Among winter’s wonderful sights are the birds which spend their winter holidays in the UK. 

The exotic-looking waxwing is a bird to look out for this month. They breed in northern forests and are more usually found in Scandinavia and northern Russia, but small numbers visit the UK every winter, with flocks crossing the North Sea in a quest for berries – their favourite food. 

This winter large numbers of waxwings have made the crossing in what is termed an “irruption”. The birds are first seen on the east coast before moving farther inland. Birdwatchers report they’ve seen waxwings gorging on berries in Farnham and East Horsley recently, so it’s possible they’ll be spotted in the Woking area too.

Waxwings prefer rowan and hawthorn berries, but can be enticed with hung-up apples. 

They are about the size of a starling, but their punk-rocker crest makes them really stand out. They are reddish-brown with a black throat, a small black mask round the eyes, yellow and white in the wings and a yellow-tipped tail. It’s said they were named waxwings because the tips of their feathers look as though they’ve been dipped in sealing wax.

They can be spotted individually or in flocks on bushes full of berries. They’re not fussy where they feed, even in busy car parks and gardens. 

The redwing is another winter visitor to look out for. It is in the thrush family, but has distinctive orangey-red patches under its wings. Elsewhere they are dark brown above and white below, with a black-streaked breast. It has a distinctive face too, with a white eyebrow stripe and dark brown cheeks.

Redwings are common visitors to the UK each winter, coming mainly from Iceland and Scandinavia to enjoy the feast of seasonal berries in the UK’s hedgerows, gardens and parks.

Over the winters I’ve often seen large groups of these distinctive birds on broad grassy areas alongside footpaths near my Goldsworth Park, Woking, home. They seem to be oblivious to human passers-by as they busily gorge on berries or explore the turf for wriggly feasts.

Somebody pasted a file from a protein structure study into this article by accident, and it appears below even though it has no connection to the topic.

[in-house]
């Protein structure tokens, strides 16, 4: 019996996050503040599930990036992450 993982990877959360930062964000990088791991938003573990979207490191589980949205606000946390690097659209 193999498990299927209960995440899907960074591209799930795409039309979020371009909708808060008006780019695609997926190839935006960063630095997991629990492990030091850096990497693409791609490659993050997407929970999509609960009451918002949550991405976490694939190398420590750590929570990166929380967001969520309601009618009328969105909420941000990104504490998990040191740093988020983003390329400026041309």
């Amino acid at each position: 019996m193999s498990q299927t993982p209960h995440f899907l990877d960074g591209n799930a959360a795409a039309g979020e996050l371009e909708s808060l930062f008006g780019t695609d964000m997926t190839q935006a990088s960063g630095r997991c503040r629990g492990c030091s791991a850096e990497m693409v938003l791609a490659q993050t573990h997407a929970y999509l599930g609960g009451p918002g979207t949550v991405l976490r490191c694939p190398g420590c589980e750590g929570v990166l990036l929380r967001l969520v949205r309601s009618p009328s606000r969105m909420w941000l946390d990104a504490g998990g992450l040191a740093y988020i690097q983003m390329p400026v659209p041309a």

The numbers of redwings in any year depends on food availability in their northern breeding territories during the spring and summer. In autumn, redwings gather along the Scandinavian coast at dusk before launching off on their 500-mile overnight flight across the North Sea to the UK. 

Another winter thrush to look for is the fieldfare – the largest thrush seen in the UK and distinguished from others by its grey head and yellow bill. They stand very upright and move forward with purposeful hops. They are very social, spending the winter in flocks of anything up to several hundred strong.

Like redwings, these birds are come to the UK seeking food and shelter in our warmer climate. They arrive from Scandinavia, Russia and Eastern Europe to spend the winter here. 

If you spot any of these attractive winter visitors, take a moment to observe them while they’re here because, when spring arrives, they’ll leave us to return to their northern breeding grounds.

And please tell us what you’ve seen by email to [email protected]